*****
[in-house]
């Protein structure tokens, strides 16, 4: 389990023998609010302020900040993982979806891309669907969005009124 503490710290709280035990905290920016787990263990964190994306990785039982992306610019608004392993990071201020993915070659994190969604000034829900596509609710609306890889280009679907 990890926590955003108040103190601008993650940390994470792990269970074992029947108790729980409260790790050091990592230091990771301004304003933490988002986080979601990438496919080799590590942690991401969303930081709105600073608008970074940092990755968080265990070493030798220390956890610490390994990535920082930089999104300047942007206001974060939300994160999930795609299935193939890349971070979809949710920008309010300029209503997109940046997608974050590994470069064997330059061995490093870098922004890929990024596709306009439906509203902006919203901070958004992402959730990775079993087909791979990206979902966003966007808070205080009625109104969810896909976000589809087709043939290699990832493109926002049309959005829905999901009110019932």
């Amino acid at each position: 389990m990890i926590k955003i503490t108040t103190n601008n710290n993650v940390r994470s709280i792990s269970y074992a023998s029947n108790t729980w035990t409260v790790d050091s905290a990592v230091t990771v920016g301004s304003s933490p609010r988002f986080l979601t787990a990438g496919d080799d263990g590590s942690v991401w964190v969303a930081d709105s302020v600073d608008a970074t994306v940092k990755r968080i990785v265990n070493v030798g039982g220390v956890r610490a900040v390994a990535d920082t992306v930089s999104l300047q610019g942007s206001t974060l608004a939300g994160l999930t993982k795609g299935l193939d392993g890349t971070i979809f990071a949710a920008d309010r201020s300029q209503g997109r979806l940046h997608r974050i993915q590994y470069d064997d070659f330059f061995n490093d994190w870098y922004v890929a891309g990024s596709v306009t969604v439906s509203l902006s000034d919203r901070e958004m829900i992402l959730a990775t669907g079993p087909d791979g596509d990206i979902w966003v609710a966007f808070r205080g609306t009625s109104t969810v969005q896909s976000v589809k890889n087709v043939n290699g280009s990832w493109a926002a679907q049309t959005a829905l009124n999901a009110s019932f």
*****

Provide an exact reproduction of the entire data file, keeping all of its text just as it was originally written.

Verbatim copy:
[in-house]
């Protein structure tokens, strides 16, 4: 389990023998609010302020900040993982979806891309669907969005009124 503490710290709280035990905290920016787990263990964190994306990785039982992306610019608004392993990071201020993915070659994190969604000034829900596509609710609306890889280009679907 990890926590955003108040103190601008993650940390994470792990269970074992029947108790729980409260790790050091990592230091990771301004304003933490988002986080979601990438496919080799590590942690991401969303930081709105600073608008970074940092990755968080265990070493030798220390956890610490390994990535920082930089999104300047942007206001974060939300994160999930795609299935193939890349971070979809949710920008309010300029209503997109940046997608974050590994470069064997330059061995490093870098922004890929990024596709306009439906509203902006919203901070958004992402959730990775079993087909791979990206979902966003966007808070205080009625109104969810896909976000589809087709043939290699990832493109926002049309959005829905999901009110019932």
């Amino acid at each position: 389990m990890i926590k955003i503490t108040t103190n601008n710290n993650v940390r994470s709280i792990s269970y074992a023998s029947n108790t729980w035990t409260v790790d050091s905290a990592v230091t990771v920016g301004s304003s933490p609010r988002f986080l979601t787990a990438g496919d080799d263990g590590s942690v991401w964190v969303a930081d709105s302020v600073d608008a970074t994306v940092k990755r968080i990785v265990n070493v030798g039982g220390v956890r610490a900040v390994a990535d920082t992306v930089s999104l300047q610019g942007s206001t974060l608004a939300g994160l999930t993982k795609g299935l193939d392993g890349t971070i979809f990071a949710a920008d309010r201020s300029q209503g997109r979806l940046h997608r974050i993915q590994y470069d064997d070659f330059f061995n490093d994190w870098y922004v890929a891309g990024s596709v306009t969604v439906s509203l902006s000034d919203r901070e958004m829900i992402l959730a990775t669907g079993p087909d791979g596509d990206i979902w966003v609710a966007f808070r205080g609306t009625s109104t969810v969005q896909s976000v589809k890889n087709v043939n290699g280009s990832w493109a926002a679907q049309t959005a829905l009124n999901a009110s019932f």